Saturday, June 17, 2017




Solemnity, White


Dt 8: 2- 3, 14b- 16a / 1 Cor 10: 16- 17 

Sequence, Lauda Sian / Jn 6: 51 -58


     Originating in France in the mid-thirteenth century, the Feast of the Body and Blood of Christ (Corpus Christi) was extended to the universal Church by Pope Urban IV in 1264. The Feast calls us to focus on the two manifestations of the Body of Christ, the Holy Eucharist and the Church.


2nd Reading:     1 Cor 10: 16- 17

     The cup of blessing that we bless, is it not a communion with the blood of Christ? And the bread that we break, is it not a communion with the body of Christ? The bread is one, and so we, though many, form one body, sharing the one bread.


GOSPEL READING:     Jn 6: 51 -58

     Jesus said to his disciples, "I am the living bread which has come down from heaven; whoever eats of this bread will live forever. The bread I shall give is my flesh for the life of the world."


The Jews were arguing among themselves, "How can this man give us flesh to eat?" So Jesus replied, "Truly, I say to you, if you do not eat the flesh of the Son of Man and drink his blood, you have no life in you. The one who eats my flesh and drinks my blood lives with eternal life and I will raise him up on the last day.


     "My flesh is really food and my blood is drink. Those who eat my flesh and drink my blood live in me and I in them. Just as the Father, who is life, sent me and I have life from the Father, so whoever eats me will have life from me. This is the bread which came from heaven; unlike that of our ancestors, who ate and drank and later died. Those who eat this bread will live forever."



     Even children ask, "Why did Jesus have to die? And why in such a horrible way?" Standard theology would answer that Jesus offered his body and blood to save humanity from sin and death. For most children, that may suffice.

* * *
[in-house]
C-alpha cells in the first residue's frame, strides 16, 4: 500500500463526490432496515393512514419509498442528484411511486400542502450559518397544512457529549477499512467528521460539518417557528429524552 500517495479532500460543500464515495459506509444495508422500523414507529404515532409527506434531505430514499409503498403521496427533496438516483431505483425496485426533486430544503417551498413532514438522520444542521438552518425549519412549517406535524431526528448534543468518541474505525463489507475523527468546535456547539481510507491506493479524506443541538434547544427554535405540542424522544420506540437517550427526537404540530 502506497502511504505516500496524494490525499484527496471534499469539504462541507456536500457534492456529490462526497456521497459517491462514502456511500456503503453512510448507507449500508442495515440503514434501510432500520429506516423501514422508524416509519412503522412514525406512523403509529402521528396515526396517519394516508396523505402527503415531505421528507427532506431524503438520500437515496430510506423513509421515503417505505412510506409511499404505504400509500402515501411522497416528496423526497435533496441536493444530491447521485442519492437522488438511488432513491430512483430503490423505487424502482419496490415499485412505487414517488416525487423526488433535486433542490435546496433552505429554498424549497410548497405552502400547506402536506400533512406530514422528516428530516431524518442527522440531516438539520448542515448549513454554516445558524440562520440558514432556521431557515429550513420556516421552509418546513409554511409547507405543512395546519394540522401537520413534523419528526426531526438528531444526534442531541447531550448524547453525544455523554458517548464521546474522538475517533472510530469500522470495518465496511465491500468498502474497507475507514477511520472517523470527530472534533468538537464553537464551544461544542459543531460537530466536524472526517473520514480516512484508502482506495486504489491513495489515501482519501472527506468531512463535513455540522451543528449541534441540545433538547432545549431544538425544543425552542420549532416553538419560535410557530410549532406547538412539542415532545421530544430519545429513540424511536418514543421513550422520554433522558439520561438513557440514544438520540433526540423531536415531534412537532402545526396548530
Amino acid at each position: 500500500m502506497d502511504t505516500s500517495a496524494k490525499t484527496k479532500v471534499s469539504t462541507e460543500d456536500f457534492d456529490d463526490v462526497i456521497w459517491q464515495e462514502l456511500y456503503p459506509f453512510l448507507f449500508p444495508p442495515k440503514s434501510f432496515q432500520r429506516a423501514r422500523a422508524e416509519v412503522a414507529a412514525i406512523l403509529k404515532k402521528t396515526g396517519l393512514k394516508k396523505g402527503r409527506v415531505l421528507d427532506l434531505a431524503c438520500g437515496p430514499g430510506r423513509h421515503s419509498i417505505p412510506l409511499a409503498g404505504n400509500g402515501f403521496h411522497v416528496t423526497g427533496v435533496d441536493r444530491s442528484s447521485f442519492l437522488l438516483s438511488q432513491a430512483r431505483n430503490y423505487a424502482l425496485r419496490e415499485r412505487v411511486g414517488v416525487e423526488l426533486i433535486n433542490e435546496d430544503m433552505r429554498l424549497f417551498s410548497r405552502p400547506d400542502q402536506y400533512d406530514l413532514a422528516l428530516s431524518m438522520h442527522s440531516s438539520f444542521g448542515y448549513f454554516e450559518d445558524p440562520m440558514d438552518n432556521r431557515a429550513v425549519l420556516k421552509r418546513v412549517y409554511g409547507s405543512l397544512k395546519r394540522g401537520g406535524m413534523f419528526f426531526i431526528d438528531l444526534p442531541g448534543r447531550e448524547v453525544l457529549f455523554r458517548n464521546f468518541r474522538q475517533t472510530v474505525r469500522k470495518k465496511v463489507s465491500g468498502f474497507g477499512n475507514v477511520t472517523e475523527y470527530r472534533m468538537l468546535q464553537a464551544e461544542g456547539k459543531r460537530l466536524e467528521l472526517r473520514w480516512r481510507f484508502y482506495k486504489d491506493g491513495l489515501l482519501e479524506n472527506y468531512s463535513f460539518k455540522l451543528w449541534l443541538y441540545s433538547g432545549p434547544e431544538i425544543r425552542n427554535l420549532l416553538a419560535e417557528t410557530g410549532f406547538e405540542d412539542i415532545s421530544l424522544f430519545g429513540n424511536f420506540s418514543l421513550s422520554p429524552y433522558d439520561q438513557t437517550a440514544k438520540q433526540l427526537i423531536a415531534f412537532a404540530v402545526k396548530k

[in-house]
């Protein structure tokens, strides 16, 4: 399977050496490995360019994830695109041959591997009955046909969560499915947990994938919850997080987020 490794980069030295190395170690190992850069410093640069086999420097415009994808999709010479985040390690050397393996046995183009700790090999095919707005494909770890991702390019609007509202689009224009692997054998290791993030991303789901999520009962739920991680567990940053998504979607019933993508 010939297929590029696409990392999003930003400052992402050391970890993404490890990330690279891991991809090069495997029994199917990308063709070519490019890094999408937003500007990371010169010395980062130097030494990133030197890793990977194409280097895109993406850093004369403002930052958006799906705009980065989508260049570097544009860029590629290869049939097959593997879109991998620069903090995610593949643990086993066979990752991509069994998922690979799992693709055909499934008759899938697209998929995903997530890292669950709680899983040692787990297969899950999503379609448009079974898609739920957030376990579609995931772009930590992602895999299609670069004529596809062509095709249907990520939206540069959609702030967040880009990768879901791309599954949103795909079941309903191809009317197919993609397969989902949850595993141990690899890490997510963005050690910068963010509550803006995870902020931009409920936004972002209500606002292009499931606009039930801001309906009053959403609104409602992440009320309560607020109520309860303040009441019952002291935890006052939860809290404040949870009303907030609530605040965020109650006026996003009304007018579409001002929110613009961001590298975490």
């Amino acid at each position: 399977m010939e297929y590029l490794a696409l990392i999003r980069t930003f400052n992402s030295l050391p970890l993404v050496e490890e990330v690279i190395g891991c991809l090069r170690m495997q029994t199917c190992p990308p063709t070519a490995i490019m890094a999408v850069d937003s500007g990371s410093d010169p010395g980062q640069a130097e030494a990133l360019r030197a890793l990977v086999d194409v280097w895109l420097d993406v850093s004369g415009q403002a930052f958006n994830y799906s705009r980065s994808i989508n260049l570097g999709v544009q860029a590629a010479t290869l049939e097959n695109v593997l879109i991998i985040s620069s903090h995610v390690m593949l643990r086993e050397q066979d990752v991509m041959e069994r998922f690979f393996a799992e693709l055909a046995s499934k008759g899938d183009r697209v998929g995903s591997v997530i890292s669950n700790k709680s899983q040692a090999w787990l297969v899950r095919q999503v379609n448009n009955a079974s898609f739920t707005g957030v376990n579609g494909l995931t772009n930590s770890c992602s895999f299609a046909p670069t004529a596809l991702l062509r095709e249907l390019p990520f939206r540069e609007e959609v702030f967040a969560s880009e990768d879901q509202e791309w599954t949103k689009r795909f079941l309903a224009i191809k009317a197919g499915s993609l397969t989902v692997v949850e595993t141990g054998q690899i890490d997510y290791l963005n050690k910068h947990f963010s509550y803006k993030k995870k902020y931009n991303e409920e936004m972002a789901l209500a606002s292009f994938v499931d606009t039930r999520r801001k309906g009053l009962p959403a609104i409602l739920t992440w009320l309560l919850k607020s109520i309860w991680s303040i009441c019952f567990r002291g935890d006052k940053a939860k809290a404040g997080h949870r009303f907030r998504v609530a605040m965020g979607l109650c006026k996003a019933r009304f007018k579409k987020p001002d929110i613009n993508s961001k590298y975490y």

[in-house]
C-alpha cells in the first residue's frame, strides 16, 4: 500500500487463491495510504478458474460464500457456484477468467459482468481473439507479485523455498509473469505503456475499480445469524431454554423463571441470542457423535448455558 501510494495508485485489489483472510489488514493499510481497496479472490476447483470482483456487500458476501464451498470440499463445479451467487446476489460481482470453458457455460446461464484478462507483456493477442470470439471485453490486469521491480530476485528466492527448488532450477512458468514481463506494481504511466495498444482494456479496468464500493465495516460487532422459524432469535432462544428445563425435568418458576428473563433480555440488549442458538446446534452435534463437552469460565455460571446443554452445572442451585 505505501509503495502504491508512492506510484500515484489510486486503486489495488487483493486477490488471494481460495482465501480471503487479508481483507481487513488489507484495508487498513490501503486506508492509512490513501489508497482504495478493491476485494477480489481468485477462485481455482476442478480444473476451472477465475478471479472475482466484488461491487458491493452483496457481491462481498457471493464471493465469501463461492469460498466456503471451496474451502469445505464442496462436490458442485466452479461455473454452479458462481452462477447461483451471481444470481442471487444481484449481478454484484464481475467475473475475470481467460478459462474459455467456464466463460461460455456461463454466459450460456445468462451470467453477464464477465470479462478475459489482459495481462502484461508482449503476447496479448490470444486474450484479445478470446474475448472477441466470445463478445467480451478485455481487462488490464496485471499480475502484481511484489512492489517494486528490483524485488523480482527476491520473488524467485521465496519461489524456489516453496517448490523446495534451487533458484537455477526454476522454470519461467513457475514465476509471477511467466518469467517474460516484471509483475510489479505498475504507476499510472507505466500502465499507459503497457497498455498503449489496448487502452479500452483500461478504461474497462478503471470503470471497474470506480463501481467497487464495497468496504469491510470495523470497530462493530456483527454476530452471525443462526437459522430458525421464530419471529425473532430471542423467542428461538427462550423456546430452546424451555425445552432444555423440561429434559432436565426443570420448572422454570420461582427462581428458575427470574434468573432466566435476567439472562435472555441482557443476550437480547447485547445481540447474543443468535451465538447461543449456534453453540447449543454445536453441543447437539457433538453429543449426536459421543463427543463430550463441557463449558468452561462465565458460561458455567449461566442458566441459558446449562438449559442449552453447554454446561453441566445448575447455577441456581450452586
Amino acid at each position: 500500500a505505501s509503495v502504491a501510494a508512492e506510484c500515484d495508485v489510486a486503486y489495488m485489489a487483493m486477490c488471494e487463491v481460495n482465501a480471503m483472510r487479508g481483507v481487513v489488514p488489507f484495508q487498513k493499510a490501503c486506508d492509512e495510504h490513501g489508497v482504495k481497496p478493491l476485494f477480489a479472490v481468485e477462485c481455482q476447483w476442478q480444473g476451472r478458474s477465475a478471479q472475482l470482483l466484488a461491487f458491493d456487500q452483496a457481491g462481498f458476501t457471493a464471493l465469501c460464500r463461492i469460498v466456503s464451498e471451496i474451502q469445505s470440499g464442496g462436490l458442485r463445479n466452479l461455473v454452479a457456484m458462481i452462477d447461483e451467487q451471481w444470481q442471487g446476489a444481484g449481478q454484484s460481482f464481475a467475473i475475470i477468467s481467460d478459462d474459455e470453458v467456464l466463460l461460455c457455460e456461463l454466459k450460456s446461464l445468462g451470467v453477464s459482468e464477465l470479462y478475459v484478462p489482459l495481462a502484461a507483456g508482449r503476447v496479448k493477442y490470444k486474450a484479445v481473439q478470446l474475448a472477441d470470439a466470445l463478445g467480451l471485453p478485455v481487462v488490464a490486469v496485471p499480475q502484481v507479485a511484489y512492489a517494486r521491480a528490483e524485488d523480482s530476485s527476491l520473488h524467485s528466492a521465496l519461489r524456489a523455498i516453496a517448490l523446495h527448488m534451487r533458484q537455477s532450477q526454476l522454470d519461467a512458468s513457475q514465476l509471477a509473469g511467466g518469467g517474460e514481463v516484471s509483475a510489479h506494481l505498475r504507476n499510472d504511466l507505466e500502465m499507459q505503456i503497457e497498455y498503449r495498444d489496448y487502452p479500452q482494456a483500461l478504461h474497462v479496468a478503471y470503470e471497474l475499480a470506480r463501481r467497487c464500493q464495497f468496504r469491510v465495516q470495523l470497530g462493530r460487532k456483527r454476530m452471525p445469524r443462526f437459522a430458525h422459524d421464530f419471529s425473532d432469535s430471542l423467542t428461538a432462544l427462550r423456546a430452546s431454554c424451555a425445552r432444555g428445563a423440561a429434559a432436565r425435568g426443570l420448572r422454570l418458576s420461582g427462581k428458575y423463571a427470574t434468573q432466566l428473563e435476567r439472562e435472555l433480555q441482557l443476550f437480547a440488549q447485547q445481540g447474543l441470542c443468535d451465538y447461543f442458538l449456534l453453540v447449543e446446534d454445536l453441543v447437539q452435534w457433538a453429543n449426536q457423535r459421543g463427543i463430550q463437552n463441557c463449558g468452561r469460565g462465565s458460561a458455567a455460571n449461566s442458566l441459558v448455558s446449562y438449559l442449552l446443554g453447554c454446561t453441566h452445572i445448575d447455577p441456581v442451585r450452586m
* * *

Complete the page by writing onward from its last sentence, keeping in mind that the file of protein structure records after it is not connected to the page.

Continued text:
However, some could question further, "But couldn't God with his infinite power find an easier and less painful way to save everyone?" This may be wishful thinking but it is a valid question. Jesus himself may have wondered about it when he prayed, "Father, if it is possible, let this cup pass from me." (Mt 26:39)


     Indeed, the simpler and more authentic explanation to Jesus' sacrifice of body and blood is that it was God's will and Jesus' choice to follow it. Among the many options and possibilities, this way was chosen, brutal and hear­ wrenching. It is difficult to make sense of it. Parents shield their children from harm; parents can be so protective of their children that they would willingly sacrifice themselves for their children. How must Jesus have felt when asked by his Father to offer himself to such torture and pain? How would a parent feel when he/she asks his/her child to undergo torture and pain? It must have been a very difficult decision to make.


     Nonetheless, Jesus offered his body and blood as a gift on the cross. It did not have to be that way. But it showed the lengths to which love did go. It is a love that endures any pain, accepts insults and rejection, and still forgives, stubbornly refusing to give up on people. This great love is what we remember and celebrate in the Eucharist. At Mass, Jesus does not look at who we are or what we do or did, but simply loves and gives himself freely for us.


     So if a child asks why Jesus died on the cross, a better response would be, because sometimes that is what love entails. And we should ask ourselves, "How far is my own love willing to go?"












     TONY NG CHU CHEE (NOV 1,1919 - JUNE 18, 2005)



For the repose of the soul of William UY


Finally, we pray for one another, for those who have asked our prayers and for those who need our prayers the most. 


Have a good day!



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   |  The Daily Prayer, a service and an apostolate of the

   |  priests, laity and friends of Mary the Queen Parish

   |  distributed free and for personal use only.  


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